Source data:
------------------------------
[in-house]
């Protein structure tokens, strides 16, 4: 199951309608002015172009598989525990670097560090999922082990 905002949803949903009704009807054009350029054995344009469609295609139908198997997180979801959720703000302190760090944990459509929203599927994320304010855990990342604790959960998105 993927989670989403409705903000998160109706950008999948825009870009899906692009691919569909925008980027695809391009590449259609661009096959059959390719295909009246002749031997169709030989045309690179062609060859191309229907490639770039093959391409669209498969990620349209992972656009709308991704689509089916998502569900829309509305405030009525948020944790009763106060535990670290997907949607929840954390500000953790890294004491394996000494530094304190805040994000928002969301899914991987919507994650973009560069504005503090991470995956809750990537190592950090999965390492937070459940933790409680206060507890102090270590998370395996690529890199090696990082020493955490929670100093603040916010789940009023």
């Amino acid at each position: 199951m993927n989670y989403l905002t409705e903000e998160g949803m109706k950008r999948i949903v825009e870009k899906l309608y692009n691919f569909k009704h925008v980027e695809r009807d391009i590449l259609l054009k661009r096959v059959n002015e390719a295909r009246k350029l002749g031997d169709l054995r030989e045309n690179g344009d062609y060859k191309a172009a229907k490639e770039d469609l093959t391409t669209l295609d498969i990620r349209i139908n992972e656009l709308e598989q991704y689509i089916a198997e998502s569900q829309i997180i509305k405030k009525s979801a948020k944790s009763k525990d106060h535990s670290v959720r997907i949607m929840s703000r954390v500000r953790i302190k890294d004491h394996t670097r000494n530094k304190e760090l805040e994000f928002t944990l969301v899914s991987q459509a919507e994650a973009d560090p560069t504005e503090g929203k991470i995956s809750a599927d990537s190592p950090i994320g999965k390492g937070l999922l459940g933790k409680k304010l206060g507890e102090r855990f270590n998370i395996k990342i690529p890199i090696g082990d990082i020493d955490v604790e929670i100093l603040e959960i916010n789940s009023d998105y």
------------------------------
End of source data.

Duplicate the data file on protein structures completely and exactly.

[in-house]
């Protein structure tokens, strides 16, 4: 199951309608002015172009598989525990670097560090999922082990 905002949803949903009704009807054009350029054995344009469609295609139908198997997180979801959720703000302190760090944990459509929203599927994320304010855990990342604790959960998105 993927989670989403409705903000998160109706950008999948825009870009899906692009691919569909925008980027695809391009590449259609661009096959059959390719295909009246002749031997169709030989045309690179062609060859191309229907490639770039093959391409669209498969990620349209992972656009709308991704689509089916998502569900829309509305405030009525948020944790009763106060535990670290997907949607929840954390500000953790890294004491394996000494530094304190805040994000928002969301899914991987919507994650973009560069504005503090991470995956809750990537190592950090999965390492937070459940933790409680206060507890102090270590998370395996690529890199090696990082020493955490929670100093603040916010789940009023």
């Amino acid at each position: 199951m993927n989670y989403l905002t409705e903000e998160g949803m109706k950008r999948i949903v825009e870009k899906l309608y692009n691919f569909k009704h925008v980027e695809r009807d391009i590449l259609l054009k661009r096959v059959n002015e390719a295909r009246k350029l002749g031997d169709l054995r030989e045309n690179g344009d062609y060859k191309a172009a229907k490639e770039d469609l093959t391409t669209l295609d498969i990620r349209i139908n992972e656009l709308e598989q991704y689509i089916a198997e998502s569900q829309i997180i509305k405030k009525s979801a948020k944790s009763k525990d106060h535990s670290v959720r997907i949607m929840s703000r954390v500000r953790i302190k890294d004491h394996t670097r000494n530094k304190e760090l805040e994000f928002t944990l969301v899914s991987q459509a919507e994650a973009d560090p560069t504005e503090g929203k991470i995956s809750a599927d990537s190592p950090i994320g999965k390492g937070l999922l459940g933790k409680k304010l206060g507890e102090r855990f270590n998370i395996k990342i690529p890199i090696g082990d990082i020493d955490v604790e929670i100093l603040e959960i916010n789940s009023d998105y």